In his book The God First Life, Stovall Weems, pastor of Celebration Church in Orlando, wants you to uncomplicate your life by doing it God’s way. Working from the familiar passage of Matthew 6:33, Stovall writes that God will provide all the things we need in life, but he has to remain first in our lives, “regardless of my questions or regardless of whether I understood something or how I felt about it.” (17) When we put God first, we get a new family, a new life, and new freedom. The life we instinctively want and pursue, he argues, is only available through “God-first living.” (20) 


A life of anxiety is never an issue of unmet need but always an issue of disordered priorities. -Stovall Weems, 22

Stovall uses the three “new” promises – a new family, a new life, and new freedom – to organize the book. Our new family is God’s family, into which we are adopted by faith in Jesus Christ, and with whom we are called to do life together. This new family is vital because “community is where God shapes us into the image of Christ.” (63) Our new life is the life in the Spirit, empowered by God himself to do more and become more than we ever thought possible. This new life is also a life of worship, prayer, and service. Finally, the new freedom we have is the grace we enjoy from being set free from sin. We are free from the sins of our past and empowered to live for God in the present. Putting God first, walking out the powerful promise of Matthew 6:33, is the key to all of this. Stovall concludes, “you will find that a world where you are not at the center is a world where happiness and blessing can be experienced – God’s way.” (154)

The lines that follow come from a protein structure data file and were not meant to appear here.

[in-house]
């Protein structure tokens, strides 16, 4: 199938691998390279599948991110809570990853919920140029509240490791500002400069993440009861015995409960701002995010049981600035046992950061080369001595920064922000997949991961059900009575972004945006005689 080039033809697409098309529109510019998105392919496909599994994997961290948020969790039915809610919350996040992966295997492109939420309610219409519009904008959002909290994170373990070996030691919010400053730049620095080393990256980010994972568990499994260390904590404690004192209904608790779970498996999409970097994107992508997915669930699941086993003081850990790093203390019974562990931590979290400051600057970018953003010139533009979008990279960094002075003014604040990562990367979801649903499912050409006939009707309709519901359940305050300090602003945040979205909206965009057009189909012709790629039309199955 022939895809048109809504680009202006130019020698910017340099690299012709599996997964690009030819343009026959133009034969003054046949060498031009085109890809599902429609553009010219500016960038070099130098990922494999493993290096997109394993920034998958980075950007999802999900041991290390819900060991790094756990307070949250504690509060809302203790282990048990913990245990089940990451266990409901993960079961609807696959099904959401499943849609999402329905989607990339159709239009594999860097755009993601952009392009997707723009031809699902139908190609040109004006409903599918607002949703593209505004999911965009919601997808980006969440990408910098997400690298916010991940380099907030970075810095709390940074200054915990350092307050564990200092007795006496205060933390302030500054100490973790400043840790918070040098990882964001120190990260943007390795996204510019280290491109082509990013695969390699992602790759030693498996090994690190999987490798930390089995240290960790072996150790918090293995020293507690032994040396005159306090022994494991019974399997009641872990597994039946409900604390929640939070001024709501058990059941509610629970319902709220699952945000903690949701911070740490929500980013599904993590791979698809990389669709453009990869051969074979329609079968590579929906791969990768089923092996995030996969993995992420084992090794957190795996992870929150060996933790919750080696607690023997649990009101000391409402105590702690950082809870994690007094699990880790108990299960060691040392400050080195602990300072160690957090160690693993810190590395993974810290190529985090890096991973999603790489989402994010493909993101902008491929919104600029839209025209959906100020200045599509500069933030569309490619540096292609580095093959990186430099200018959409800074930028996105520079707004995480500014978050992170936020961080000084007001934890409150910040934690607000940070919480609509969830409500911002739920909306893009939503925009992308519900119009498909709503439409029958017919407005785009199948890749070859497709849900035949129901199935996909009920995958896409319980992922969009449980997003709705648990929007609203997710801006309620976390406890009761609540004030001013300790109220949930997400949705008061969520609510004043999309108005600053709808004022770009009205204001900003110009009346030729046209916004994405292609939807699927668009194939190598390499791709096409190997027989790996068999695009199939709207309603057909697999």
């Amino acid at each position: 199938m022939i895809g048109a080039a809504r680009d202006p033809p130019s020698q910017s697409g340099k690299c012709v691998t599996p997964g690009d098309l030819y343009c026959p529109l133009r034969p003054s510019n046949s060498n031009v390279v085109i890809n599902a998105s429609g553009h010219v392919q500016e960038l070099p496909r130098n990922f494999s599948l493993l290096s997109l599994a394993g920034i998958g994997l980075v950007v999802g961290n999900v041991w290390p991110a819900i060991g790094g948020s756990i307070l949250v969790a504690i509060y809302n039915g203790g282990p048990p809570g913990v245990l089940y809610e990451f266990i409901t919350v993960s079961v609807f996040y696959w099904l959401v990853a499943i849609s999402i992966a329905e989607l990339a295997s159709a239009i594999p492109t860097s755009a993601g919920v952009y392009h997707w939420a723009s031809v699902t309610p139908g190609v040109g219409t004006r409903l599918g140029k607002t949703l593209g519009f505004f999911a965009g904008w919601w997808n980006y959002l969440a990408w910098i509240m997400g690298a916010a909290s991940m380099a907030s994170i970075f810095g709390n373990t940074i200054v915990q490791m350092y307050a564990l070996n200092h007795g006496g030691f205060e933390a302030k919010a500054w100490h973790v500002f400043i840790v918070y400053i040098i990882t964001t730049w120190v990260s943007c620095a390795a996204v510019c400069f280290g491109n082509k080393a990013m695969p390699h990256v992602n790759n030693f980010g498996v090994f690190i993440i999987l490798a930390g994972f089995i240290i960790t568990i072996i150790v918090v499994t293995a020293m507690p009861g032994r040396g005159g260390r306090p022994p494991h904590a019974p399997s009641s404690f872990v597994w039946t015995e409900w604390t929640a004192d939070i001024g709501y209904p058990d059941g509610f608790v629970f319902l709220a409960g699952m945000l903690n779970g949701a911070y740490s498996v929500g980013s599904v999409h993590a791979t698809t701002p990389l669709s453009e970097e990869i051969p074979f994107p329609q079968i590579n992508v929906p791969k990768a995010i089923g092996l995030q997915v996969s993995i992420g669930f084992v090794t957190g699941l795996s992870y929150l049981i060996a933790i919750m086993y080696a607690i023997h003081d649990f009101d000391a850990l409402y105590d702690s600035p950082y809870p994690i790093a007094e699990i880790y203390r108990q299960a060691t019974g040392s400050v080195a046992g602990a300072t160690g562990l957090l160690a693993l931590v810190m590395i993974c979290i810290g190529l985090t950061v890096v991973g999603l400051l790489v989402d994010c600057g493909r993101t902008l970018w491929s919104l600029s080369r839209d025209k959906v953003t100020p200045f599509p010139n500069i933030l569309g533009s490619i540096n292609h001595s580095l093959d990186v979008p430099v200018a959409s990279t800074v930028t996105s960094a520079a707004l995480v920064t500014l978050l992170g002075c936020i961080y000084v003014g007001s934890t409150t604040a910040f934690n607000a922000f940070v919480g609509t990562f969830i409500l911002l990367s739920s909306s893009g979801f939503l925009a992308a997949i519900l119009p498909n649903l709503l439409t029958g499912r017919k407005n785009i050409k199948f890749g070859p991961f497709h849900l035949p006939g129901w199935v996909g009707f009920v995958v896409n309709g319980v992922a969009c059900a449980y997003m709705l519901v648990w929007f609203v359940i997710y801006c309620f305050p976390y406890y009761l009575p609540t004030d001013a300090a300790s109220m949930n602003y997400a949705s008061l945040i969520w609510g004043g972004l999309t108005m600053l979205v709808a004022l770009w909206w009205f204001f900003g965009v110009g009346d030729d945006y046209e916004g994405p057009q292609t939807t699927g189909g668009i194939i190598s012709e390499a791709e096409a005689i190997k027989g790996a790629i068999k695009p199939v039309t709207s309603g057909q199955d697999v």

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In his latest book, Futureville, author Skye Jethani argues that the way we envision the future deeply affects how we live in the present. Our lives are guided by our eschatology – the way we view the end of things and the (if there will be one) new beginning. Using the 1939 World’s Fair as the controlling metaphor, Jethani guides the reader through several different ways of viewing the future, and how those visions of the future (eschatologies) direct and shape our lives in the present.

There are, he argues, three general ways we envision the future coming about. He calls them Evolution, Evacuation, and Resurrection. Evolution is the belief in the inevitability of human progress to create an ever-improving world. This view, popular in the 19th and 20th centuries, is girded by the innovation of science and the capacity of human reason. It is championed by “Change the World” propaganda. In many ways, the Church has embraced the Evolution view in its many “crusades” and willingness to influence political power for Christian ends. The trouble with this worldview, however, is that it turns our culture into a battlefield. “With more power, we tell ourselves, we can muscle our agenda into existence and force others to submit to our vision of the future.” (58)